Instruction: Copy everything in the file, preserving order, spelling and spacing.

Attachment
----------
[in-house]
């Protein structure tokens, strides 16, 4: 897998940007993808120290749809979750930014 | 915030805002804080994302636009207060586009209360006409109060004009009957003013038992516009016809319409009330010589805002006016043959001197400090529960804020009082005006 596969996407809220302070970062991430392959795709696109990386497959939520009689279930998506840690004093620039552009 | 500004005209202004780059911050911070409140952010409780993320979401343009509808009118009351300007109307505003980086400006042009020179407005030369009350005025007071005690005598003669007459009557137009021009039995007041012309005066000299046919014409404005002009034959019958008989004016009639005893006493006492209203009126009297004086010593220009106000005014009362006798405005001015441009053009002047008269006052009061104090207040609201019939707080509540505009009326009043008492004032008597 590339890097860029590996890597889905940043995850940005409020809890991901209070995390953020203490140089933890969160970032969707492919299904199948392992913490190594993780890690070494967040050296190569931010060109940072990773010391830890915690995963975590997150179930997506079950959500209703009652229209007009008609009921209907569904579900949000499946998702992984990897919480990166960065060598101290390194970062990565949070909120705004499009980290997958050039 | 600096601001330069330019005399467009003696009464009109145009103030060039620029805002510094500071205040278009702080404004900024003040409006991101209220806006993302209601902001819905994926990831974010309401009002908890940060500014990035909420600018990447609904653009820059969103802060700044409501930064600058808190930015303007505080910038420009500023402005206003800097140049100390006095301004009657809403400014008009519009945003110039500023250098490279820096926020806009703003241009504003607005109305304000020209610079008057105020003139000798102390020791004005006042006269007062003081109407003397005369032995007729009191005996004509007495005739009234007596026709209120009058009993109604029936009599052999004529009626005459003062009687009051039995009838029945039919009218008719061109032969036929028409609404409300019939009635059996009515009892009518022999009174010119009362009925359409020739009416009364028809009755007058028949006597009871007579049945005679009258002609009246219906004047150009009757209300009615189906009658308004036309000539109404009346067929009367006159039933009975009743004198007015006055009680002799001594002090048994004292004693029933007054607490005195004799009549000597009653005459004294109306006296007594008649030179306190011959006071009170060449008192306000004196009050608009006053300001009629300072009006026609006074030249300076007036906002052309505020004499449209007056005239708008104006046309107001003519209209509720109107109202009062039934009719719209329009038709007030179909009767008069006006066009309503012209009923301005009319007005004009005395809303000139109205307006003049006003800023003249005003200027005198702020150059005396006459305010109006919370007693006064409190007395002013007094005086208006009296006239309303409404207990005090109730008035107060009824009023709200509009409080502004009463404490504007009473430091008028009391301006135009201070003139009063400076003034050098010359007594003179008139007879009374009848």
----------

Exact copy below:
[in-house]
């Protein structure tokens, strides 16, 4: 897998940007993808120290749809979750930014 | 915030805002804080994302636009207060586009209360006409109060004009009957003013038992516009016809319409009330010589805002006016043959001197400090529960804020009082005006 596969996407809220302070970062991430392959795709696109990386497959939520009689279930998506840690004093620039552009 | 500004005209202004780059911050911070409140952010409780993320979401343009509808009118009351300007109307505003980086400006042009020179407005030369009350005025007071005690005598003669007459009557137009021009039995007041012309005066000299046919014409404005002009034959019958008989004016009639005893006493006492209203009126009297004086010593220009106000005014009362006798405005001015441009053009002047008269006052009061104090207040609201019939707080509540505009009326009043008492004032008597 590339890097860029590996890597889905940043995850940005409020809890991901209070995390953020203490140089933890969160970032969707492919299904199948392992913490190594993780890690070494967040050296190569931010060109940072990773010391830890915690995963975590997150179930997506079950959500209703009652229209007009008609009921209907569904579900949000499946998702992984990897919480990166960065060598101290390194970062990565949070909120705004499009980290997958050039 | 600096601001330069330019005399467009003696009464009109145009103030060039620029805002510094500071205040278009702080404004900024003040409006991101209220806006993302209601902001819905994926990831974010309401009002908890940060500014990035909420600018990447609904653009820059969103802060700044409501930064600058808190930015303007505080910038420009500023402005206003800097140049100390006095301004009657809403400014008009519009945003110039500023250098490279820096926020806009703003241009504003607005109305304000020209610079008057105020003139000798102390020791004005006042006269007062003081109407003397005369032995007729009191005996004509007495005739009234007596026709209120009058009993109604029936009599052999004529009626005459003062009687009051039995009838029945039919009218008719061109032969036929028409609404409300019939009635059996009515009892009518022999009174010119009362009925359409020739009416009364028809009755007058028949006597009871007579049945005679009258002609009246219906004047150009009757209300009615189906009658308004036309000539109404009346067929009367006159039933009975009743004198007015006055009680002799001594002090048994004292004693029933007054607490005195004799009549000597009653005459004294109306006296007594008649030179306190011959006071009170060449008192306000004196009050608009006053300001009629300072009006026609006074030249300076007036906002052309505020004499449209007056005239708008104006046309107001003519209209509720109107109202009062039934009719719209329009038709007030179909009767008069006006066009309503012209009923301005009319007005004009005395809303000139109205307006003049006003800023003249005003200027005198702020150059005396006459305010109006919370007693006064409190007395002013007094005086208006009296006239309303409404207990005090109730008035107060009824009023709200509009409080502004009463404490504007009473430091008028009391301006135009201070003139009063400076003034050098010359007594003179008139007879009374009848």